Africa needs to address perceptions of risk on the continent to help investors understand what its markets have to offer, and develop success stories that highlight the capability of Africa’s people and institutions to deliver complex projects, quality local content and innovation.
Makhtar Diop, vice-president: Africa of the World Bank, says that this era of low commodity prices is “a wonderful opportunity” to invest in agriculture, a sector that has been neglected. Efforts need to be made to increase the proportion of land under irrigation, use technology to improve productivity and reduce farmers’ risk levels through insurance and other measures.
Minister of Finance Pravin Gordhan notes that African countries need to focus on mobilising their own resources and implementing projects that will demonstrate Africans’ ability to deliver. This would give investors comfort and alert them to the benefits of investing on the continent and the good returns that are on offer there.
Fredrik Jejdling, president: sub-Saharan Africa Region at Ericsson, says the company has been in Africa for 120 years, which proves its commitment to the future of the continent. He adds that, current hurdles such as currency devaluation do not detract from the long-term attractiveness of the markets in Africa.
Claver Gatete, minister of finance and economic planning of Rwanda, emphasises that regional connectedness is key to enhancing economic growth. He cites several initiatives undertaken by the East African Community in this regard related to the mobility of labour, skills and visitors within the region, of technology, of capital markets and of goods from the port at Mombasa to countries inland. This has increased the region’s attractiveness as an investment destination and stimulated business activity and improved efficiency.
These initiatives, he explaine, are driven by leaders in the participating countries, showing what can be achieved with the right political will. “Leadership matters,” he says.
Diop also suggests improving regulation in Africa and considering establishing regional regulators to create common standards across countries and who are properly empowered to enforce regulation.
Bineta Diop, president of Femmes Africa Solidarité in Senegal, says that investing in women is not only important because they represent more than 50% of the population, but also because it makes sense to do so. Women are key to the development of agriculture as 70% of African women are farmers. And yet, they lack the fundamental tools they need to contribute to economic growth, such as land title and access to finance.
“If we don’t have women at the table, social inclusion won’t happen,” she says.
Gordhan says that Africa needs a “youth revolution” to create a different paradigm that will allow Africans to build more inclusive societies and improve the future of Africa. “We can demonstrate to the world that we can create a more equal society than anywhere else.”
The meeting saw progress across a number of workstreams linked to the Forum’s 10 global challenges:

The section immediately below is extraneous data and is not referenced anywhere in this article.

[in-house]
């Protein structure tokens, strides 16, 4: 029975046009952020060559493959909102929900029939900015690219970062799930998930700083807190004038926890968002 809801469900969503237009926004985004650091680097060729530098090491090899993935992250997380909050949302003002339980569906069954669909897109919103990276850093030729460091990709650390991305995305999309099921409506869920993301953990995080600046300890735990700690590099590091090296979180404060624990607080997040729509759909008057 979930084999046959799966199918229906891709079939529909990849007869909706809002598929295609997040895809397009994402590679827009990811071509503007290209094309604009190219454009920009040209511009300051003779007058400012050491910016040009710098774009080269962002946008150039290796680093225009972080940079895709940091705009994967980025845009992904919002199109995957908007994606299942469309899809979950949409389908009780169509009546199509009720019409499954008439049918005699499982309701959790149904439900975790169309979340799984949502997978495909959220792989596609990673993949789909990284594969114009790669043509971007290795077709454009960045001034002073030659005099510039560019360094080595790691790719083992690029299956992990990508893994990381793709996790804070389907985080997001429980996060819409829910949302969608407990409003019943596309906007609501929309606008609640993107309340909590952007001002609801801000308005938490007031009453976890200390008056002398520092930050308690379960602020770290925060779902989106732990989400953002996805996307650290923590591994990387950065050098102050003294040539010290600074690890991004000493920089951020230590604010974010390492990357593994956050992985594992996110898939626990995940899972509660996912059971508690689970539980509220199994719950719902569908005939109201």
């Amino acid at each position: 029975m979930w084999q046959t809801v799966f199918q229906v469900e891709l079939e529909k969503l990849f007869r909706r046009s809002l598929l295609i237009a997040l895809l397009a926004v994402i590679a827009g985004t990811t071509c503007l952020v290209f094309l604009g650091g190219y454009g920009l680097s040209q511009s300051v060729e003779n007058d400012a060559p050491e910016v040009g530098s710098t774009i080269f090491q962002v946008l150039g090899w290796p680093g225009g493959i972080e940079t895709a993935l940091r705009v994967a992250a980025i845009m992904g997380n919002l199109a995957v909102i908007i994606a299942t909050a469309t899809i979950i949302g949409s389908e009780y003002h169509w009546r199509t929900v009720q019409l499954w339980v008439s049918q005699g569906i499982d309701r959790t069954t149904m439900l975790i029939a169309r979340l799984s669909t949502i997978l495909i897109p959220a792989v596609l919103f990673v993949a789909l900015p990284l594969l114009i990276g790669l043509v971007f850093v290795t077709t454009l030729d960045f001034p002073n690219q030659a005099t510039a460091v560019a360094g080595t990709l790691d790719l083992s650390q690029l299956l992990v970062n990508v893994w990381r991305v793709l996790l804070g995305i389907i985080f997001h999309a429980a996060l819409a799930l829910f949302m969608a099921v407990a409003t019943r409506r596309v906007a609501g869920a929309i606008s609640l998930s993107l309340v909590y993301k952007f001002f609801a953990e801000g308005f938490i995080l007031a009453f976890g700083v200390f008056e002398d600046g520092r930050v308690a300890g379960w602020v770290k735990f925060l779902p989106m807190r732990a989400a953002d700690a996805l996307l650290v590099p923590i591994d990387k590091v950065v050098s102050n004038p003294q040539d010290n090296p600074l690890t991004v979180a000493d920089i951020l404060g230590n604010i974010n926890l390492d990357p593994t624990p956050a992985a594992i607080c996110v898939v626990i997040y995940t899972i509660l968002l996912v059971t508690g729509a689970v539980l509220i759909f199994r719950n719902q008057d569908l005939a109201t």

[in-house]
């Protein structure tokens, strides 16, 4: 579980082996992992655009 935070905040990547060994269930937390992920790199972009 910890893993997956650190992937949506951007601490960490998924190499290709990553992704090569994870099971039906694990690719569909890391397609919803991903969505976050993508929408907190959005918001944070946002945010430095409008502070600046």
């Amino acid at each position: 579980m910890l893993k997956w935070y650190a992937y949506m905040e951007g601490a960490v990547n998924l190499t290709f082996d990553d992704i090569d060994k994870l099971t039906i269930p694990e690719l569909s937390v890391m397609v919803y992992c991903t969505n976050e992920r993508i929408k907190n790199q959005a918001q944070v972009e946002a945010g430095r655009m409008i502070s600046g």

* The Grow Africa initiative, co-led by the Forum, NEPAD and the African Union, announced that, to date, $2,3-billion of private-sector finance has been invested, benefitting 10-million smallholder farmers and creating 88 000 jobs.
* To tackle cybercrime, Busingye Johnston, minister of justice of Rwanda, signed up to the Forum’s Recommendations for Public-Private Partnership against Cybercrime, which was launched in Davos in January.
* The Sustainable Development Investment Partnership (SDIP), an initiative led by the Forum and the OECD, announced it is to establish a regional hub dedicated to facilitating investment in African infrastructure and development projects, initially targeting 16 projects with a combined value of over $20-billion.
* In the Forum’s Future of Health challenge, an initiative was launched in Kenya aimed at improving maternal and child health in Kenya. A second ongoing programme, the Araya health insurance that has been running in Ogun State was endorsed by a new local government, is a milestone that could see it providing coverage to more than 100 000 people by 2018.
* The Forum’s Africa Skills Initiative brought organisations including MMI, GE, Google, Agility, the Rockefeller Foundation, Yellowwoods and the University of Witswatersrand together to form a coalition committed to tackling Africa’s shortage of future-oriented STEM and ICT skills.
* Forty Chinese participants met for a special China Breakfast, marking the first China community session at a World Economic Forum on Africa. At the meeting, Chinese delegates, including the Vice-Minister of Cyberspace Administration of China, pledged to continuously support Africa on its digital development, with an agreement for Rwanda to launch a promotional campaign at the third Internet Forum this fall in China.
* The Rockefeller Foundation announced a $1 million Cassava Innovation Challenge, aimed at finding ways to improve the shelf life of this important staple crop.
* The Forum’s community of Global Shapers made sure the millennial generation’s voice was heard in all critical discussions affecting Africa’s future, including in the digital space, where leaders from their highly successful #internet4all campaign contributed to discussions on how to break down the region’s digital divide.